SF Education

The problem: A lack of practice-oriented, professionally instructed online programs and short courses in the financial industry.

How it solves the problem: With an online learning platform featuring respected industry practitioners invited as lecturers.

Location: Saint Petersburg, Russia

Funding: $500K

In 2013, the Russian-born Canadian financier Alexander Maltsev turned an informal community on VKontakte into an online financial education platform. Today, SF Education has three faculties (finance, business, and analytics) and an international certification CFA program (first level). In total the organization offers six professions as long-term programs and 13 professional courses.

With some 4,000 paying clients, the startup has become the “Best Product” in the Netology accelerator and was included in the top 40 Russian EdTech companies according to RBC.

In March 2021, according to Rusbase, the startup raised $500K. Investors included Vershina Capital and an anonymous European venture fund with an educational focus. SF Education plans to use the received financial support to develop its product line, expand its team and multiply its marketing budget.

Skyeng

The problem: Lack of highly qualified language specialists; too few specialists in classroom-based learning facilities; mismatch between language programs and student goals.

How it solves the problem: Through an online platform for different audiences (children, students, adults), gamification-based authoring programs, plus access to more than 11,000 teachers.

Location: Moscow, Russia

Funding: $330K

Denis Smetnev, George Solovev, and Khariton Matveev started Skyeng in 2012. The company became a visionary in the Russian EdTech market and was one of the first to redefine the experience of online classes: the teacher at the online school is matched to the student, and the program is modeled to their needs, becoming interactive via learning on the Vimbox platform.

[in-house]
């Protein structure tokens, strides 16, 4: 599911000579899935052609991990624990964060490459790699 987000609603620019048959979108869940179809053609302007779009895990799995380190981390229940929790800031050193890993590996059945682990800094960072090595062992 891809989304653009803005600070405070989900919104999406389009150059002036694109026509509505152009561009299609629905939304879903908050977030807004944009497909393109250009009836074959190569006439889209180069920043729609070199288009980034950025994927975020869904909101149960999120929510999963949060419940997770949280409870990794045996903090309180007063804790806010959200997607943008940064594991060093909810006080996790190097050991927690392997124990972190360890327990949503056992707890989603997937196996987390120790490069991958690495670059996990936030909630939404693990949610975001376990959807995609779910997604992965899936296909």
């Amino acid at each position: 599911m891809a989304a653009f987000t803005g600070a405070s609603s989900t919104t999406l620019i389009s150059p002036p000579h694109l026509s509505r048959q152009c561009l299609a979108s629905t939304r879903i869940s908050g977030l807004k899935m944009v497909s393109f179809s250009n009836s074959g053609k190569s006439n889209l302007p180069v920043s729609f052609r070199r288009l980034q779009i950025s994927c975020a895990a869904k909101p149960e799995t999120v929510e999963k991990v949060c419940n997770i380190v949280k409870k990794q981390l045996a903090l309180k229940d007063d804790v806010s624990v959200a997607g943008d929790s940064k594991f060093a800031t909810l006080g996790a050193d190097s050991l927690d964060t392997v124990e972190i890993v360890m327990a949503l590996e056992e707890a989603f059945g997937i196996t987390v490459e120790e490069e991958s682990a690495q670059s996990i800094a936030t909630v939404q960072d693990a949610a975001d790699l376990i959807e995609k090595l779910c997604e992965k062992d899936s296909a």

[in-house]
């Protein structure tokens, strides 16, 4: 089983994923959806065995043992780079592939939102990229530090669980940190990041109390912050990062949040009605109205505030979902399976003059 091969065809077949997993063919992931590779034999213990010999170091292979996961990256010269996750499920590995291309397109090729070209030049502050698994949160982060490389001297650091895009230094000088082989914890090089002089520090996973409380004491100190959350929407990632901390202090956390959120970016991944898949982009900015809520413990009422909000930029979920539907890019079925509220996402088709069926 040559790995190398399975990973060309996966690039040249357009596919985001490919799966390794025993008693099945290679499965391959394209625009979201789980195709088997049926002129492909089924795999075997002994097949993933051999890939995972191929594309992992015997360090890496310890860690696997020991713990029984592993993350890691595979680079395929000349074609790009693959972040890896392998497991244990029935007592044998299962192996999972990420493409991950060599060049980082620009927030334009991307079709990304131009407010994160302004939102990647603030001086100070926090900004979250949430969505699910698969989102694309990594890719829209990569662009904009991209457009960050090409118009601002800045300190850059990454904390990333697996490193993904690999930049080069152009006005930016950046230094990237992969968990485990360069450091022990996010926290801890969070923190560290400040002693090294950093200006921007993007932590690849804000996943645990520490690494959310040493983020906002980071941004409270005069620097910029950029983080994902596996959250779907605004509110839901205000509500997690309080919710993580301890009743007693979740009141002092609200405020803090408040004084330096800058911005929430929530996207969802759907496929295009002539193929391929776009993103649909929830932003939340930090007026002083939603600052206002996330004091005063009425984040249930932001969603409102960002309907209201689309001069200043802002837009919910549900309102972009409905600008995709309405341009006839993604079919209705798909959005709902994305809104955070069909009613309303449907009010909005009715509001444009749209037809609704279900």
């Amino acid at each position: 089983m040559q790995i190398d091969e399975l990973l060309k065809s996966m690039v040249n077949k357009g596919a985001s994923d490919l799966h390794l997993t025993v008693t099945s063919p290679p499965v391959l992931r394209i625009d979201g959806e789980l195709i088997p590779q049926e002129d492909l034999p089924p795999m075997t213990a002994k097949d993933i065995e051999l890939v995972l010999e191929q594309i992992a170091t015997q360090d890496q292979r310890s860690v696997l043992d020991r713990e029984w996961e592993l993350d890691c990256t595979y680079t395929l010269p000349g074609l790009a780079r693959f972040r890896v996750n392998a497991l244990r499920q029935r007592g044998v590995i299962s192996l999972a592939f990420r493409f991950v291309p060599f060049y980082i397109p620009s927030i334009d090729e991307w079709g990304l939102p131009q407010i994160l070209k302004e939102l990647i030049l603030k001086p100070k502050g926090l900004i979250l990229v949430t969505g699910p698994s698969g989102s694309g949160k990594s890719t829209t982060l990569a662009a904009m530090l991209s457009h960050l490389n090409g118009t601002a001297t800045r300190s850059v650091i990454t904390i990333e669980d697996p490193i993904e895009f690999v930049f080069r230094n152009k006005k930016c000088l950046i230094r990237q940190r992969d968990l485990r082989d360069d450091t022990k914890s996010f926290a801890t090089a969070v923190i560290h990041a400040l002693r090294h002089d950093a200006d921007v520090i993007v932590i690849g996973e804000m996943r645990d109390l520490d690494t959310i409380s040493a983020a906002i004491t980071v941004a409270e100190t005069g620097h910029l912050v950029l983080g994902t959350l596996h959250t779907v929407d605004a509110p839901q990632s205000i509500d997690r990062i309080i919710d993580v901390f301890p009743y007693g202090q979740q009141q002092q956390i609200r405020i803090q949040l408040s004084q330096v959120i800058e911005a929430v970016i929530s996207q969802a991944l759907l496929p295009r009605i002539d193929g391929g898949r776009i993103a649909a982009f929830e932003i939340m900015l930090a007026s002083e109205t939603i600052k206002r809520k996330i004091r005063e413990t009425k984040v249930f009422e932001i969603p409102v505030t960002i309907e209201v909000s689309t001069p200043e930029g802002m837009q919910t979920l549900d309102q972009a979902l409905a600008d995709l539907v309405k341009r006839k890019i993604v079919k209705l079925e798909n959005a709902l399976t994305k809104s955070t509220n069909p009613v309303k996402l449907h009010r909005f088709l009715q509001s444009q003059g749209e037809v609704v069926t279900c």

According to open sources, Skyeng has raised $330K overall. Crunchbase states that one of its investors is Baring Vostok Capital Partners, with other investors undisclosed. In terms of future development, Skyeng has already launched an online school for children (at the start, the service was only oriented towards teens and adults) and online math courses for children from 1st to 11th grade.

EduDo

The problem: The challenge of zoomers’ fragmented attention span; the inconvenience of existing educational approaches for this generation.

How it solves the problem: With a mobile platform that teaches through short, educational, user-generated videos.

Location: Middletown, USA

Funding: $180K

The company was founded in June 2020 by Yuri Shlaganov. The novelty of the startup’s idea is that it focuses solely on educational content, like Coursera or Udemy, but it uses the principles of TikTok to compete for the attention of the younger generation. EduDo has two offices in Kiev and Minsk, and a team of 10 people. During the pre-seed round in September 2020, it raised $180K from seven investors, according to Crunchbase. This includes Maxim Mikheenko, a founder and COO of 5518 Studios.

In December of the previous year, the startup became a Golden Kitty Award winner on Product Hunt. In five years, the company aims to become a leading platform with millions of users sharing valuable educational content; to successfully compete with traditional time-killers such as social networks, games, or music; and to become a company with a $10 billion valuation.